Jungianthology: A Podcast & Blog Posts

Thank you to the Pacifica Graduate Institute for sharing this video. From the video description:

Recent research into artificial and biological intelligences have clarified differences between consciousness and adaptive intelligences. The contemporary study of altered states compliments this, at times offering ways to engage these intelligences. In this presentation we will explore how the oracle traditions of the ancient world used altered states for noetic purposes and how we might reconsider these traditions in terms of models of the unconscious.

Joseph is CEO-President at Pacifica. He is also past President of the International Association for Analytical Psychology; he has served as the U.S. Editor for the Journal of Analytical Psychology and is on the Editorial Boards of the Journal of Analytical Psychology, The Jung Journal: Culture and Psyche, and Israel Annual of Psychoanalytic Theory, Research and Practice. He has been a faculty member at Harvard Medical School in the Department of Psychiatry at Massachusetts General Hospital, Center for Psychoanalytic Studies; adjunct faculty at Pacifica Graduate Institute. Dr. Cambray is a Jungian analyst in Boston and Providence, RI. His numerous publications include the book based on his Fay Lectures: Synchronicity: Nature and Psyche in an Interconnected Universe and a volume edited with Linda Carter, Analytical Psychology: Contemporary Perspectives in Jungian Psychology. Some of his recent papers include: “Cosmos and Culture in the Play of Synchronicity,” Spring Journal, Jungian Odyssey Series, 4, 133-147, 2012; “Jung, science, and his legacy,” in International Journal of Jungian Studies, 3:2, 110-124, 2011; and “Moments of complexity and enigmatic action: a Jungian view of the therapeutic field,” in Journal of Analytical Psychology, 56 (2) 296-309, 2011. 

Links: The Pacifica Graduate Institute YouTube Channel | The Pacifica Graduate Institute

Blog Posts Cambray, Joseph Seminars

I want to personally introduce our new producer, Patricia Martin. She is a cultural analyst, author, consultant, Professional Affiliate (graduate of our Jungian Studies Program), and member of our Program Committee. This is the first interview she’s doing for us and we are developing plans to do more. I’m grateful that she’s willing to give her own time to help us bring interesting discussions to this podcast. -Ben Law

In this episode, Patricia Martin interviews Boris Matthews, current Director of the Analyst Training Program at the C. G. Jung Institute of Chicago, about his own life journey, his perspective on analysis, education, and individuation, and the program itself.

Note: There was some mysterious background hum that we did our best to remove, but the audio quality is affected somewhat. We will continue to work on improving the audio quality for these interviews.

Boris Matthews, PhD, LCSW, NCPsyA graduated from the C.G. Jung Institute of Chicago, is a member of the Chicago Society of Jungian Analysts, and maintains a practice of analytical psychology in the Milwaukee and Madison, WI, areas. He is particularly interested in working with persons who recognize need to develop a balanced adaptation to the “outside” and to the “inside” worlds, work that involves awareness of the individual’s psychological typology. Dreams, active imagination, and spiritual concerns are integral elements in the analytic work, the ultimate goal of which is to develop a functioning dialog with the non-ego center, the Self. He serves as the Director of Training of the Analyst Training Program, regularly teaches classes for analytic candidates, and conducts study groups.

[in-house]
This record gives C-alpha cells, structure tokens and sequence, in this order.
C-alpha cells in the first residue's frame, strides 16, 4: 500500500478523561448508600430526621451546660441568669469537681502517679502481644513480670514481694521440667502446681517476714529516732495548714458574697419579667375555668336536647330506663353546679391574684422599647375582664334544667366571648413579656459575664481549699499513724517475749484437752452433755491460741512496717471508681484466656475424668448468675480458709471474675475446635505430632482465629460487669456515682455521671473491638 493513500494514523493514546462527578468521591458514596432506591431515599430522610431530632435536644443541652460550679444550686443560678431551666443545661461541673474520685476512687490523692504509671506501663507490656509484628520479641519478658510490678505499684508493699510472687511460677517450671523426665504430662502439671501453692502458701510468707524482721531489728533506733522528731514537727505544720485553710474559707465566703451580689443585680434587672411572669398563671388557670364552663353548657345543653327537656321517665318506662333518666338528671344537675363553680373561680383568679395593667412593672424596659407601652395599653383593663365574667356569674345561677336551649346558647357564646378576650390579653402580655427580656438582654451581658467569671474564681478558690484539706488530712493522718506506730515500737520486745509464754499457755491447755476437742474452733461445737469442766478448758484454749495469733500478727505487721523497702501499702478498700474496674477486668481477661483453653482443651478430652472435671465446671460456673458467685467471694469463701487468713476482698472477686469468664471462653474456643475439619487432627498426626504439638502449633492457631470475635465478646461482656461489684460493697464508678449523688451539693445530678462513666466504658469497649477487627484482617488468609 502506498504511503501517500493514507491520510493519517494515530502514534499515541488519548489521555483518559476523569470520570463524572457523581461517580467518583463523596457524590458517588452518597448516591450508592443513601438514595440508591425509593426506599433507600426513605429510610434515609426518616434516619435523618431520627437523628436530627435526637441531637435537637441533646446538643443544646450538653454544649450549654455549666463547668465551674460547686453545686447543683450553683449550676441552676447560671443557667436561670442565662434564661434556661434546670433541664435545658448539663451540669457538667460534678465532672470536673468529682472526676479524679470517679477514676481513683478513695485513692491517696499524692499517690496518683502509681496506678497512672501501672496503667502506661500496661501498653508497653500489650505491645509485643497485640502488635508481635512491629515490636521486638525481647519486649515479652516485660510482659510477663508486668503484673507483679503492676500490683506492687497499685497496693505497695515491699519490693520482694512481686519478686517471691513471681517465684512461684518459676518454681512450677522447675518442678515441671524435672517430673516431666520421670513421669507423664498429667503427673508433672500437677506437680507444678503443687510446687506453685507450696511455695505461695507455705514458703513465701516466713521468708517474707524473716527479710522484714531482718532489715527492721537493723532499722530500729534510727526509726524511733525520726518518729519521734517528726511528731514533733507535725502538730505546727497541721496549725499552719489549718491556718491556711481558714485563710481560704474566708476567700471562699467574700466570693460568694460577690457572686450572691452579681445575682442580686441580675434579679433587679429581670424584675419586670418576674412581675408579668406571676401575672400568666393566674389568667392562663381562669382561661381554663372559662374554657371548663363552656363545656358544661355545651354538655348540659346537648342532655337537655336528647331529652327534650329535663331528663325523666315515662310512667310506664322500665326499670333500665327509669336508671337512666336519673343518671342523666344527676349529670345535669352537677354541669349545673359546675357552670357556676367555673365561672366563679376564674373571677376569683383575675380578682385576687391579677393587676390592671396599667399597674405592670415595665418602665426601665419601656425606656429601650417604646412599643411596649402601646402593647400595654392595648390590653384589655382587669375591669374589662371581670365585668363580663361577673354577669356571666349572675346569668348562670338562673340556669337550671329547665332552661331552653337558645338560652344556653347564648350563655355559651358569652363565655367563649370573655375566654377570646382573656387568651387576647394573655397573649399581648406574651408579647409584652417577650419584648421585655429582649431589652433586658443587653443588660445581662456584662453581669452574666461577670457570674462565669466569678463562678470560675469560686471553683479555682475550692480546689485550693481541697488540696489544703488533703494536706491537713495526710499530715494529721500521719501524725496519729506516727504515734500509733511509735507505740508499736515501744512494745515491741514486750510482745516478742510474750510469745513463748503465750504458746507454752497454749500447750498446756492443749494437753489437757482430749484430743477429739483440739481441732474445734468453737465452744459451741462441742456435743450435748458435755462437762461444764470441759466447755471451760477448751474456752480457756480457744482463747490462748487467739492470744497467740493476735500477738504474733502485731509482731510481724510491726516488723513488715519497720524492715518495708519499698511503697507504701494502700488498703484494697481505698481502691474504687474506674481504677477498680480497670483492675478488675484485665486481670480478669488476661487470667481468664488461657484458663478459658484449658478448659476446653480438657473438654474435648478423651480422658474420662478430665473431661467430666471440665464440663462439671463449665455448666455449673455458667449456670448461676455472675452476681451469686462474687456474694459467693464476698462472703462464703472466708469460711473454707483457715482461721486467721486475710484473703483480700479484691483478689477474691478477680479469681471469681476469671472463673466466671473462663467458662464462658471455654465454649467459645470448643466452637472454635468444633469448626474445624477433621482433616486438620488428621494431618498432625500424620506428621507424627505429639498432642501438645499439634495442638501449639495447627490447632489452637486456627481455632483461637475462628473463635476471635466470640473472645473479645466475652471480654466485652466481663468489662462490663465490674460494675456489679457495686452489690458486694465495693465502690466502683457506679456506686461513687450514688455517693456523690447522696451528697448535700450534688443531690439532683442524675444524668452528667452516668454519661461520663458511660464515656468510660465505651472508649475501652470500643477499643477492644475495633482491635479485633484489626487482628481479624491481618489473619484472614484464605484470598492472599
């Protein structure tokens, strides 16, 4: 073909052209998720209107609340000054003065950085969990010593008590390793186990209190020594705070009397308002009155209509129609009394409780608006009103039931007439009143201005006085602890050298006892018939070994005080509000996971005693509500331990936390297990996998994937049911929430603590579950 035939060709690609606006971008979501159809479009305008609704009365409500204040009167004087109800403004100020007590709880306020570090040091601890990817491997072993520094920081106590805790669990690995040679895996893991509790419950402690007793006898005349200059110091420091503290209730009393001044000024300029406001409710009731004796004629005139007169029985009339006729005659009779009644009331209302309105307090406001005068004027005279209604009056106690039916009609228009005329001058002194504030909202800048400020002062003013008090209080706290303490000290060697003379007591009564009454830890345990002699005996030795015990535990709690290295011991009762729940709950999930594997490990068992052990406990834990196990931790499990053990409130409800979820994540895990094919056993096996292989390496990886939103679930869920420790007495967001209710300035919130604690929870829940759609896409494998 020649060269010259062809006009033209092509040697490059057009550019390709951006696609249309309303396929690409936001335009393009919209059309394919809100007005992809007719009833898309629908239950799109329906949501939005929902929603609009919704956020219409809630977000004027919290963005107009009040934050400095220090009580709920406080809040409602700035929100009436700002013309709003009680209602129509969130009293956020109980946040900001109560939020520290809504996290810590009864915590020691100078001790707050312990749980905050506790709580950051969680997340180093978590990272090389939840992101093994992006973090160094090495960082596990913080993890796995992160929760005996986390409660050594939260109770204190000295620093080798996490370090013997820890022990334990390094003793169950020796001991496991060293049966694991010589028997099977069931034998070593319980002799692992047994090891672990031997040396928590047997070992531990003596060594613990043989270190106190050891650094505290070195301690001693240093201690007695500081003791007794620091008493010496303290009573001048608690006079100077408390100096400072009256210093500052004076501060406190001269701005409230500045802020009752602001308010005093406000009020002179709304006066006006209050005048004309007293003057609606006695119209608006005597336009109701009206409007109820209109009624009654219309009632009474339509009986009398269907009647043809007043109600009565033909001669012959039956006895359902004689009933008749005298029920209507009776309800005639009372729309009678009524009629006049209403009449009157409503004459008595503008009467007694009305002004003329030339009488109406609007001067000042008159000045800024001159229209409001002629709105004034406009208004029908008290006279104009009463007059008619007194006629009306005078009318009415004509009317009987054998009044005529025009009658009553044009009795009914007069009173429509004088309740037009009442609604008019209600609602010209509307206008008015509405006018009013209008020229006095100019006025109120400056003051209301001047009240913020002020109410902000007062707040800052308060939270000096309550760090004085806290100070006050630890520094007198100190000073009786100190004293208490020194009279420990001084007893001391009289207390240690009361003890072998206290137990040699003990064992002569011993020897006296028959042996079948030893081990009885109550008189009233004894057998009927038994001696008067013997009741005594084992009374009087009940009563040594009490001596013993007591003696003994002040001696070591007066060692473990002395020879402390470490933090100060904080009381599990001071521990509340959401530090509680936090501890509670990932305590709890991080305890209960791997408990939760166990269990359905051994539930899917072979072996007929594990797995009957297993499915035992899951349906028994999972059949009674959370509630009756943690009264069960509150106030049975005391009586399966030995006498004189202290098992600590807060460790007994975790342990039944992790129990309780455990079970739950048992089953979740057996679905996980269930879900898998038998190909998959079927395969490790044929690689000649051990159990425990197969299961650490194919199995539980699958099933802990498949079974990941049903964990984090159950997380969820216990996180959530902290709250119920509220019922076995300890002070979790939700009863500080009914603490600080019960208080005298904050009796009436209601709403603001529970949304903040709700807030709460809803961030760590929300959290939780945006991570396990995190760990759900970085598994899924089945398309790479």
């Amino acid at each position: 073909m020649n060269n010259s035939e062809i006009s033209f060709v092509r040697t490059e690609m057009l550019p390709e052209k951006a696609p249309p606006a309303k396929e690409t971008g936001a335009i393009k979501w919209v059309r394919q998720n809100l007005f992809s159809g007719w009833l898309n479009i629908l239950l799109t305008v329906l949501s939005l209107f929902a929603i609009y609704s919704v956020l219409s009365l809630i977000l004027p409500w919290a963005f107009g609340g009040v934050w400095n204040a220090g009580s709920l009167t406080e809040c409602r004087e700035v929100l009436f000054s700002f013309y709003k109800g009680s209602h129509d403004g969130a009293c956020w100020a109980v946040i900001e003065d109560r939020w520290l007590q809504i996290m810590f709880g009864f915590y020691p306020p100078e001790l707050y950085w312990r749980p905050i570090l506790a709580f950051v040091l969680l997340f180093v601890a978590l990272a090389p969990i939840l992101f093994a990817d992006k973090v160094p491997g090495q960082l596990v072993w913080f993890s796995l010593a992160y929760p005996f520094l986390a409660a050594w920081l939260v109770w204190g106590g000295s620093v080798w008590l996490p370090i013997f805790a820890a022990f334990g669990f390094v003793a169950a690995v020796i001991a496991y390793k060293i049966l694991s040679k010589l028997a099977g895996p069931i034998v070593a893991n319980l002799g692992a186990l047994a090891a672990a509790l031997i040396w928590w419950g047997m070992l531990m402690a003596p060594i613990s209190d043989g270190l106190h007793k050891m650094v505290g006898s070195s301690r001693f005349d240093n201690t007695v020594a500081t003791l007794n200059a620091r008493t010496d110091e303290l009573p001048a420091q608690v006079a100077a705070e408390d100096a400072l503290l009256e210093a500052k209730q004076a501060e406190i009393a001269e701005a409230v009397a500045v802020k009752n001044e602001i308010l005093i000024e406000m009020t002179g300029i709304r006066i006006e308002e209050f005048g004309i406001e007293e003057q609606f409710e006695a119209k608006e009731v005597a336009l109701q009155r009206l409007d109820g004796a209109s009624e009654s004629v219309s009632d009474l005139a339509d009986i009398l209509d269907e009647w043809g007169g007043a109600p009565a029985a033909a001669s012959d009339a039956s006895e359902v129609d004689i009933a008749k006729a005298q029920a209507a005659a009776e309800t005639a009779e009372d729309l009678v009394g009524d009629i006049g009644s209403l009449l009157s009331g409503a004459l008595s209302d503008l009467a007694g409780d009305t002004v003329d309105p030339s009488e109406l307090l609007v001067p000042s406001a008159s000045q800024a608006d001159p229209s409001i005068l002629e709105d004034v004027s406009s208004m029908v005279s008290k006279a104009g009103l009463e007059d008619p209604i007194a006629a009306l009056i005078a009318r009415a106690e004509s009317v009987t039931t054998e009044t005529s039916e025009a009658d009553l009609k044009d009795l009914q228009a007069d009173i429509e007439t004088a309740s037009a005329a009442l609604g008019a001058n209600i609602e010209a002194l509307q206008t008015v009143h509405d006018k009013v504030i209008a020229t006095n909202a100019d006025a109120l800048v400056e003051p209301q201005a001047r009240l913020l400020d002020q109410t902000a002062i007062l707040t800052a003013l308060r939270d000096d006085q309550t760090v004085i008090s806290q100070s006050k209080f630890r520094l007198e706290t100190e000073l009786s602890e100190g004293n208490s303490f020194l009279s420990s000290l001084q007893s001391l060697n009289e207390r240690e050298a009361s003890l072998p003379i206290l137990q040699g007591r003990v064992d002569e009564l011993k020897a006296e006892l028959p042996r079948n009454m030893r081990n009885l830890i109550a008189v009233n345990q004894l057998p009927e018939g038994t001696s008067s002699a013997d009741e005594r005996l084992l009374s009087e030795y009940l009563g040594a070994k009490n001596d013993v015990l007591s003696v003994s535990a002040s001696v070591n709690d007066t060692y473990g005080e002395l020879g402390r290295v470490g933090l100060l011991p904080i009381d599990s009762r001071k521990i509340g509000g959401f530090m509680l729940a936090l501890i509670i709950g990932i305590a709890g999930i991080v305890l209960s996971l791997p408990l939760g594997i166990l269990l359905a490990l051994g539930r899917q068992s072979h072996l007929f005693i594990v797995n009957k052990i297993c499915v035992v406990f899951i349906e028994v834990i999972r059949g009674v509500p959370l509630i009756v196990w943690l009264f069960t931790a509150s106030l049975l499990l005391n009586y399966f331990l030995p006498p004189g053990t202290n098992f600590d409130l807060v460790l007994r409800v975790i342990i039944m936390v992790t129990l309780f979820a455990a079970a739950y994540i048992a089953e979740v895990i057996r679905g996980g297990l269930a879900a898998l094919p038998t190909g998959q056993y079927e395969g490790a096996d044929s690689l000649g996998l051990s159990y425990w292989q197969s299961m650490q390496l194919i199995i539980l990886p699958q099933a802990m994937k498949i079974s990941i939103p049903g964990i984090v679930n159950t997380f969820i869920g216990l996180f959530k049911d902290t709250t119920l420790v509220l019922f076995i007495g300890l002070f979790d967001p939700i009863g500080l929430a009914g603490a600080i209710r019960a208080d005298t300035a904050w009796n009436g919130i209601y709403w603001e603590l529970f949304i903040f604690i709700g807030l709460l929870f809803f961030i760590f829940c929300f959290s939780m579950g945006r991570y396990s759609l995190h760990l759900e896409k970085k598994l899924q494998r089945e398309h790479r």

Patricia Martin is a noted cultural analyst, author, and consultant. She has published three books on cultural trends. As a consultant, Patricia has helped some of the world’s most respected organizations interpret social signals that have the power to shape the collective. She’s worked with teams at Discovery Communications, Dannon, Microsoft, Unisys, The Art Institute of Chicago, and the New York Philharmonic. Her work has been featured in the New York TimesHarvard Business ReviewUSA Today, and Advertising Age. She holds an M. A. in literature and cultural studies at the University College, Dublin (honors) and a B.A. in English from Michigan State University. In 2018, she completed the Jungian Studies Program at the C. G. Jung Institute of Chicago, where she is a Professional Affiliate. A scholar in residence at the Chicago Public Library, Patricia has devoted nearly a decade to studying the digital culture and its impact on individuation. She lectures around the world on topics related to the psyche and the digital age, the future of the collective, and the changing nature of individuation, all concepts discussed in her forthcoming book: Will the Future Like You?

Links: The Analyst Training Program | Lectures by Boris Matthews in our Online Store | Boris Matthews on the Jungianthology Podcast & Blog


This podcast is licensed under a Creative Commons Attribution-NonCommercial-NoDerivatives 4.0 International License. You may share it, but please do not change it, sell it, or transcribe it.
Music by Michael Chapman
Edited and produced by Benjamin Law


Thank you to our 2019 Supporter level donors: Bill Alexy, Usha and Ashok Bedi, Circle Center Yoga, Arlo and Rena Compaan, Eric Cooper and Judith Cooper, Lorna Crowl, D. Scott Dayton, George J. Didier, Ramaa Krishnan/Full Bloomed Lotus, Suzanne G. Rosenthal, Deborah Stutsman, Debra Tobin, Alexander Wayne and Lynne Copp, Gerald Weiner. If you would like to support this podcast, click here to donate.

Individuation Interviews Jungianthology Podcast Martin, Patricia Matthews, Boris Training Transformation

Arlo Compaan, co-chair of the Institute’s Program Committee and past Director of Training, interviews the facilitators of our new six-month online program Memories, Dreams, Reflections: Exploring the Depths. In this monthly online weekend program, Jungian analysts and experts will introduce the major themes of Analytical Psychology as Carl Jung developed them across his life, beginning in his early 20s and ending in his 80s. Through presentations, facilitated large and small group interaction, and paired experiential exercises, we will explore these themes from Jung’s writings in relationship to the events of his life and then connected to our contemporary experiences.

By following Jung into the depths of his experience, we will deepen our understanding of these themes in our lives:

  • Adaptation to our inner world and to the outer world
  • The relationship between spirit and matter
  • The individual and collective unconscious
  • The relationship of consciousness (ego) to the Self
  • Daily life and dream life, images, and symbols

The program will run from January through June, 2021. This interview was recorded in October 2020.